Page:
As an online activist myself, those chapters echoed what I’ve been feeling for years with eerie accuracy — and, honestly, I’m overjoyed at the idea of other young activists being able to read those insights in a book instead of having to experience Twitter for themselves.

Rayne Fisher-Quann, rabble.ca

“As you can probably tell, I loved this book. I’m looking forward to sharing Take Back The Fight with pretty much every woman I know.”
– Ann Douglas, the mother of all parenting writers

Take Back the Fight Interviews

Interview with Dahlia Katz from CFRA 580 in Ottawa: https://omny.fm/shows/580-cfra/justin-trudeau-is-not-what-a-feminist-looks-like

Interview with Allison Brunet from CBC Quebec’s Quebec AM: https://www.cbc.ca/listen/live-radio/1-87-quebec-am/clip/15812820-marking-50-years-since-royal-commission-status-women

De la diabolisation à l’organisation, l’emergence du nouveau mouvement syndicale

Traduit en 2015, voici l’extrait, tiré du dernier page : “Dans ce livre, je tente d’expliquer le syndicalisme aux membres de ma génération : à mes amis qui se méfient autant des organisations bien établies de la société civile que du gouvernement; à mes amis chômeurs qui vivent de contrat en contrat et qui feraient n’importe quoi pour obtenir un emploi stable et syndiqué; aux travailleuses et travailleurs qui n’ont jamais eu l’avantage d’être représentés en cas d’injustice au travail; et enfin aux travailleuses et travailleurs qui préfèrent ne pas penser à ce qui leur arriverait s’ils se blessaient au travail.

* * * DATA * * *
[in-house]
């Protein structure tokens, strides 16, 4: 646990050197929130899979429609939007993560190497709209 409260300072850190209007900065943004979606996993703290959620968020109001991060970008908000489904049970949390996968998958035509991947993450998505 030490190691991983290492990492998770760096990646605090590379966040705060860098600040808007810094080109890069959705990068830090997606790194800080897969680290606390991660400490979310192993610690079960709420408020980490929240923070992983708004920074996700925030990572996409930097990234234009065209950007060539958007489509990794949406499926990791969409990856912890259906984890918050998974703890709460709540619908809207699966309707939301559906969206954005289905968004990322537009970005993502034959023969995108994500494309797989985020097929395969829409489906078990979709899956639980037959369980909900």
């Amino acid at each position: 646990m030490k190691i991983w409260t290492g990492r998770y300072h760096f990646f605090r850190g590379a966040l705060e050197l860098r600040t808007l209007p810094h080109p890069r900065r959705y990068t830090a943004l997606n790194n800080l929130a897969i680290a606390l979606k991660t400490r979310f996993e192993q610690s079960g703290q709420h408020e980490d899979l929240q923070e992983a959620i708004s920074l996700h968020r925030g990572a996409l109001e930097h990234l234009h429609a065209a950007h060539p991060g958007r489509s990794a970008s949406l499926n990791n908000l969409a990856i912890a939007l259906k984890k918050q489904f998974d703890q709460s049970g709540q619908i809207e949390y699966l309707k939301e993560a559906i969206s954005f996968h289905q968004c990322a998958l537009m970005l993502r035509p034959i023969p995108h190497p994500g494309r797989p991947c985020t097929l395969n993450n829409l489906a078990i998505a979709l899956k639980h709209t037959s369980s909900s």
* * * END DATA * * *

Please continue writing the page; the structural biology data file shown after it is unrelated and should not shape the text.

Ce livre vise également à rappeler aux travailleuses et travailleurs syndiqués qu’un grand nombre des vérités qui sont pour eux évidentes ne le sont pas forcément pour tout le monde, et que, s’il espère croitre, le mouvement syndical devra changer sa façon d’établir le contact avec ses membres, les communautés et les travailleuses et travailleurs non syndiqués. Il se veut un appel à l’action pour inciter les militantes et militants à raconter leur histoire, à démystifier le discours antisyndical de droite, à se réengager dans leur communauté et à bâtir un mouvement capable de faire obstacle aux politiques néolibérales et à leurs adeptes.”

From Demonized to Organized, Building the New Union Movement

From Demonized to Organized is used widely in university and college classes, and within unions to orient new members to their union: why it exists and what role it pays in a democratic system.

From the back cover: This book seeks to explain unionization to my generation; to my friends who distrust civil society organizations as much as they distrust government; to my unemployed friends who are living from contract to contract and who would kill for a stable, unionized job; for the workers who have never had the benefit of being represented when facing injustice at work; for the workers who would rather not think of what would happen if they were injured on the job.

It’s a reminder to unionized folks that many of the truths that they take for granted are not obvious to others and that the labour movement must change how it reaches out to its members, its communities and to non-unionized workers if it hopes to grow. It’s a call to action for activists to share their stories, debunk the existing right-wing, anti-union rhetoric, re-engage in their communities, and build a movement that can defeat neoliberal policies and their political proponents.